Our first trip to Botswana was ushered in through the border crossing at Kasangula Ferry. This border crossing is arrived at after a one hour road trip from Livingstone, Zambia. Our guide and driver was a wealth of knowledge on the culture of the area, and listening to him describe the details of what we were seeing as we passed through village and town over a nicely paved and maintained road was worth every minute of our transfer.
We were not prepared for cacophony of sights and sounds of what appeared to be a frontier town that was out of a cross between a Spaghetti Western and a Star Wars movie. Here is the meeting place of four countries, Zimbabwe, Zambia, Namibia, and Botswana, created out of the partitioning of their colonial past.
At first we were struck by the conglomeration of the largest number of tractor trailers that we had ever seen. Parked row after row waiting patiently to garner a spot on the truck ferry, actually a large one vehicle barge, that would eventually take their heavily laden vehicles of goods and materials on a short voyage to another country, there to help supply the needs of a growing population and to build the infrastructure so desperately needed in this part of the continent.
Laundry hung from every vehicle, adorning the trailers as multicolored flags, and giving the area a look of a permanence that certainly wasn’t its purpose. When asked, our driver said that they were waiting for their crossing documents, and that it could take 3-4 weeks to receive them. So, with nothing better to do, cleaning laundry in this sub tropical environment was an important duty.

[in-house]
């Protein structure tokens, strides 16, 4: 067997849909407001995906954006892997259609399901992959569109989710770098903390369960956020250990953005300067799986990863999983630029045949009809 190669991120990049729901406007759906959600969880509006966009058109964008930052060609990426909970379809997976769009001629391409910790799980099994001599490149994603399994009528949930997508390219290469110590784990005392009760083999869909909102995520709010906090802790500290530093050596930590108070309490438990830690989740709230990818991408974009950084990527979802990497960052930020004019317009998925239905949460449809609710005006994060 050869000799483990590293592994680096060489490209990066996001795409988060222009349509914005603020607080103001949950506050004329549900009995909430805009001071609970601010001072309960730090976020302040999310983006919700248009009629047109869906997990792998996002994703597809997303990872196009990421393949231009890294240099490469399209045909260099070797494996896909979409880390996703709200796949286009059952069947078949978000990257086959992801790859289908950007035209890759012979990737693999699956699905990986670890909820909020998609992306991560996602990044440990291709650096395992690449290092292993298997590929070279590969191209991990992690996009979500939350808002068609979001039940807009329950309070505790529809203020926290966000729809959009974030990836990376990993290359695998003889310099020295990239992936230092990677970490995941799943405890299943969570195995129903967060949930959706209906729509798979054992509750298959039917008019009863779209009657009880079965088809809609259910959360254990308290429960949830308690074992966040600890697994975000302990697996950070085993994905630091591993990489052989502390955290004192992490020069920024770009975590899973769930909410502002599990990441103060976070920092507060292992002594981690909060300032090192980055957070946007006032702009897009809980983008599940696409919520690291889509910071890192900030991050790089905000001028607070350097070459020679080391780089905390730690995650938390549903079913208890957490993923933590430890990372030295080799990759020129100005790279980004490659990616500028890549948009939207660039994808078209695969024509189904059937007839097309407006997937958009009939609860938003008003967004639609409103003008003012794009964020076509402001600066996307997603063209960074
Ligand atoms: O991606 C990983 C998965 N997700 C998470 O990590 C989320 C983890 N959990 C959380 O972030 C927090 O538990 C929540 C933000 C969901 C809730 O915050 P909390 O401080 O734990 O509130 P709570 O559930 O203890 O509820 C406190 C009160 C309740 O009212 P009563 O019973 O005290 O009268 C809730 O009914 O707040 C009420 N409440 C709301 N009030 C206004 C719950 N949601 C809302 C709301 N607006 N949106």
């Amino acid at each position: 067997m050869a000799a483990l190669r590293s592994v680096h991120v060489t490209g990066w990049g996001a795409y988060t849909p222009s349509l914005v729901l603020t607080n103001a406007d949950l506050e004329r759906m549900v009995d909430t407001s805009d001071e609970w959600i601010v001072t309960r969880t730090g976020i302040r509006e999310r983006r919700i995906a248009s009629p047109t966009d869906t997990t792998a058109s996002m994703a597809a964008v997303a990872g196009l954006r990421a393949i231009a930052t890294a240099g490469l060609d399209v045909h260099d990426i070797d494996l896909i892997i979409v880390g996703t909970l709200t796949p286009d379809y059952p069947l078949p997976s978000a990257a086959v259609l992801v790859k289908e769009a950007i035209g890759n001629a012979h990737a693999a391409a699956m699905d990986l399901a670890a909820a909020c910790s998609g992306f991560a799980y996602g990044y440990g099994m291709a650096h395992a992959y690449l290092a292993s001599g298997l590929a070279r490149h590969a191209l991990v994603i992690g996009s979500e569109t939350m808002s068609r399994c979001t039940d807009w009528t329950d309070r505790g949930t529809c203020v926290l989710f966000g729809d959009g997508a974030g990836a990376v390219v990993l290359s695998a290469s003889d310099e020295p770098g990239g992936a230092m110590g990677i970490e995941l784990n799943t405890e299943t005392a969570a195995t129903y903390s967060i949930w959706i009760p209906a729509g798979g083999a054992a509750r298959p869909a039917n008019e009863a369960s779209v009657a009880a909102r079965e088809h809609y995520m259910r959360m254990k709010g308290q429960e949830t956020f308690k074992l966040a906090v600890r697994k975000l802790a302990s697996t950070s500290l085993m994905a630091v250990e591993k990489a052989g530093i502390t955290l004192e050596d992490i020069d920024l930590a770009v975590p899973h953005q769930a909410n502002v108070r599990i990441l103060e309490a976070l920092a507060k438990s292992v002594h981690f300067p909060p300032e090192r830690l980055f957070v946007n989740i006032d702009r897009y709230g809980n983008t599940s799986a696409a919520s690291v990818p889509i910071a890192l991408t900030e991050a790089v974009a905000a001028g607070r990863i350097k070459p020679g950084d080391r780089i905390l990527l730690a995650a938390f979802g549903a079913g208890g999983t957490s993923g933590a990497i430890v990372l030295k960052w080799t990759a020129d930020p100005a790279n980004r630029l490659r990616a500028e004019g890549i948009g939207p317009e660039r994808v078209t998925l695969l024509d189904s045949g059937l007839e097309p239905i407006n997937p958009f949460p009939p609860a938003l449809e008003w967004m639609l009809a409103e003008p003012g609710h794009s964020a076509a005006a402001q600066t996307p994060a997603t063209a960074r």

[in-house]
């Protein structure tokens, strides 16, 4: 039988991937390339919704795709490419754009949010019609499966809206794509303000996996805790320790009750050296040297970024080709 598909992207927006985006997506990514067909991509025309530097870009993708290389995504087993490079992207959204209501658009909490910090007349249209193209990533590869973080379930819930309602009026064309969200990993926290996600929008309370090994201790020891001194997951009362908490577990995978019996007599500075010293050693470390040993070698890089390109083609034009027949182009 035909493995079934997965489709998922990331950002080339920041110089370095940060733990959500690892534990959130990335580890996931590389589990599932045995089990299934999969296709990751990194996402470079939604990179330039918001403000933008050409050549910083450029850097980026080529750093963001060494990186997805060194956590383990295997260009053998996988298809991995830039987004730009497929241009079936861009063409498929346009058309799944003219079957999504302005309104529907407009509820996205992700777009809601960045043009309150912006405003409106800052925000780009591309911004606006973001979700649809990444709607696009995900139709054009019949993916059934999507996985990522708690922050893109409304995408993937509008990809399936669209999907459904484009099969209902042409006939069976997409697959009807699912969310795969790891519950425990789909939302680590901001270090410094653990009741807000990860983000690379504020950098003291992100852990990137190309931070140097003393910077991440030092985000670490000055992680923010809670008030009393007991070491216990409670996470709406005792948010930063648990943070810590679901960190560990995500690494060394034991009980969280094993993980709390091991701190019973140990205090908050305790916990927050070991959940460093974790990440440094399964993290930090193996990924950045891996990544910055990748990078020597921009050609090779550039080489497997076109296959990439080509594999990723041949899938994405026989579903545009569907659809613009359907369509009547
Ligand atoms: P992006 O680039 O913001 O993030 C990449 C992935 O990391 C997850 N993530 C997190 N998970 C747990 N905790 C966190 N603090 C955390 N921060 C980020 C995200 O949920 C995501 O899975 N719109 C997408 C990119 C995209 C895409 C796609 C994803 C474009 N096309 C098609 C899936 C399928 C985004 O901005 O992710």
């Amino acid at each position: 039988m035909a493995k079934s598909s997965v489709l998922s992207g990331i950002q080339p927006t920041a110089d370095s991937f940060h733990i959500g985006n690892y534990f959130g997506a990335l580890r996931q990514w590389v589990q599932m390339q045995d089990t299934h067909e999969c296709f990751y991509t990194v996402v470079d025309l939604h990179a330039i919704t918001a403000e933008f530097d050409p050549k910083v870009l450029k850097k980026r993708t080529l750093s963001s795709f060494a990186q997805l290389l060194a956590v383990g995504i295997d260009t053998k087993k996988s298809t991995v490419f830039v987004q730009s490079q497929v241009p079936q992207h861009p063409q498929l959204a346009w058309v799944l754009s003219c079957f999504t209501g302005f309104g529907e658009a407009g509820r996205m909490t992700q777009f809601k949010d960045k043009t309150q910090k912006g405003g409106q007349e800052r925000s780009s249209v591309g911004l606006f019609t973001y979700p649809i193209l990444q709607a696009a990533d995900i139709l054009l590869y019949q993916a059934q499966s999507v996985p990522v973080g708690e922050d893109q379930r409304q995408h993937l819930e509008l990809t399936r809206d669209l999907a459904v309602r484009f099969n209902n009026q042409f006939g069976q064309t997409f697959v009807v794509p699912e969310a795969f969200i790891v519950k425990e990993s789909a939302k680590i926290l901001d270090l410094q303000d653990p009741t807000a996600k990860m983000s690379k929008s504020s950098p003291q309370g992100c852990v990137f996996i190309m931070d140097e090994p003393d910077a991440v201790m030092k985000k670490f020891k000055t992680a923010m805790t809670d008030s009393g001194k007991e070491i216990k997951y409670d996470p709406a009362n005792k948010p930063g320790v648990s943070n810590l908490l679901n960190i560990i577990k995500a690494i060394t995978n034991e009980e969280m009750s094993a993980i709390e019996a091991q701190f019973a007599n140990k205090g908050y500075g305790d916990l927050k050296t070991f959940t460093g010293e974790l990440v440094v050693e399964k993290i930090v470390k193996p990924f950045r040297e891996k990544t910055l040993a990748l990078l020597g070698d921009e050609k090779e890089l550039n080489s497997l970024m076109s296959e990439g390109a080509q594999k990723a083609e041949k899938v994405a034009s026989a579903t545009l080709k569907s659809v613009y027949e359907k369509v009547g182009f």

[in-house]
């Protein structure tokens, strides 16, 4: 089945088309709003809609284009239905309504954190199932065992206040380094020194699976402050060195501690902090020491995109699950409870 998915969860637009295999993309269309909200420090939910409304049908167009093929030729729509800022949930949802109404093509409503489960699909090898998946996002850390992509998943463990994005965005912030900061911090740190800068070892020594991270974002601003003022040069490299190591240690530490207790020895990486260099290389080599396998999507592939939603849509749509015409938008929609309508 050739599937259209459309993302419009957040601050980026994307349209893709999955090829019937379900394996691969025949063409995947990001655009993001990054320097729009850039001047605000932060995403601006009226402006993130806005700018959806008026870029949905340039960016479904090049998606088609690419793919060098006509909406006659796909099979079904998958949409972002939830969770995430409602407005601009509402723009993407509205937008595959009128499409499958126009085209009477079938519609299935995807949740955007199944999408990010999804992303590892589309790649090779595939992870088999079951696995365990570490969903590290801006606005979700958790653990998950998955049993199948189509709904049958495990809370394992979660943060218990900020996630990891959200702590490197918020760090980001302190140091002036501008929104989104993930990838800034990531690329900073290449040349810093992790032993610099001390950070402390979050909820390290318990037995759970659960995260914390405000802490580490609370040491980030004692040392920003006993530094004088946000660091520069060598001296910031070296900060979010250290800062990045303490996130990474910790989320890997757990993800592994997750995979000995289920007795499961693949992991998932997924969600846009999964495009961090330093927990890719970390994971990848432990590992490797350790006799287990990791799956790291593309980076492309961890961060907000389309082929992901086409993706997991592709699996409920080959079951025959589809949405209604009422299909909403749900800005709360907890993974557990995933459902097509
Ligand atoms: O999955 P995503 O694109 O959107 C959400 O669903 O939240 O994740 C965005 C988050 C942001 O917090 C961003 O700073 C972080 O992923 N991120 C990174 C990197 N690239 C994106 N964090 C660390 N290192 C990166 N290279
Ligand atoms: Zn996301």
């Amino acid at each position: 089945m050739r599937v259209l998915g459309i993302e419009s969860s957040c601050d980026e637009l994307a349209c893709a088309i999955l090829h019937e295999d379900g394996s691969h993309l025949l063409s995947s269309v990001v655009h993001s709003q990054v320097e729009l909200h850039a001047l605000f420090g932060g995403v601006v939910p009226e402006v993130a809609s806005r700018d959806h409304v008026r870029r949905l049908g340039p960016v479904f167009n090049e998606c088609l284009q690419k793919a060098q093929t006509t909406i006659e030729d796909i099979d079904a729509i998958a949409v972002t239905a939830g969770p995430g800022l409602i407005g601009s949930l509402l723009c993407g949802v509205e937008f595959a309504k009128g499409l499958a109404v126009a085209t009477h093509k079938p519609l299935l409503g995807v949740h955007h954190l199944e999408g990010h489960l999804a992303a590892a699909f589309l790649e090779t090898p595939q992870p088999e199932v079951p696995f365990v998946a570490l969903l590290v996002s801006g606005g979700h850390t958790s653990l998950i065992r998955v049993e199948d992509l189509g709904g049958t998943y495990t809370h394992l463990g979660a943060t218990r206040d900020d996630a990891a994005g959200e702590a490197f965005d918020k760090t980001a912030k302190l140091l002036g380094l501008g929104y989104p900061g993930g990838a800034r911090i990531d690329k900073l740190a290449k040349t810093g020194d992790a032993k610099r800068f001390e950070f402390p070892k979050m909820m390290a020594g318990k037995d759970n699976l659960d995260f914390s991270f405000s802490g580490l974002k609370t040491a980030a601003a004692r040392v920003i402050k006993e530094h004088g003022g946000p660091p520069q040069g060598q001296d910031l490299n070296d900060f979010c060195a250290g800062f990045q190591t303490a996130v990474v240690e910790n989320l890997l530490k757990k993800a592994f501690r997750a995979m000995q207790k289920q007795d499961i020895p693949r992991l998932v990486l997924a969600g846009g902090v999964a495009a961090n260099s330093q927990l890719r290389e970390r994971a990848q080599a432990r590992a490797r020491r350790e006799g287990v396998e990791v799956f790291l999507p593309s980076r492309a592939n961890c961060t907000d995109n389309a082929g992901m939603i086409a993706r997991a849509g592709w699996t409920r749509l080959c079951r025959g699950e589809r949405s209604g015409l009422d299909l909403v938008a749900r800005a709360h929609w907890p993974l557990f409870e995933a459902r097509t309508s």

Once stopped at the river edge, no dock, just a place for the ferry to beach itself, we were accosted by a host of peddlers selling an array of native made wood and stone products at prices much cheaper than what we had seen in the more civilized city stalls of Cape Town and Stellenbosch. Pitchmen of the classic variety, they could hold their own in Cairo or Marakech, dealt in a multi currency financial environment, and could tell you exactly how many Pula, Dollars, or Rands it would take to complete the sale. Here our guide and driver left us for the crossing.
Once the “ferry” arrived, and I use the term lightly, actually a 12 foot aluminum fishing boat, we boarded, baggage and all, pursued by the peddlers right into the water, and proceeded across the Chobe River. After beaching on the Botswana side, we were met by our new guide and driver, passed through customs and immigration without incident, other than having to step into a puddle of some chemical that is supposed to prevent the spread of hoof and mouth disease, and off we went to Kasane Airport to begin our adventure in the Okavango Delta.
All in all, an interesting part of the Africa experience, and one of the more unexpected events that makes foreign travel so memorable.
– by Jerry Lankin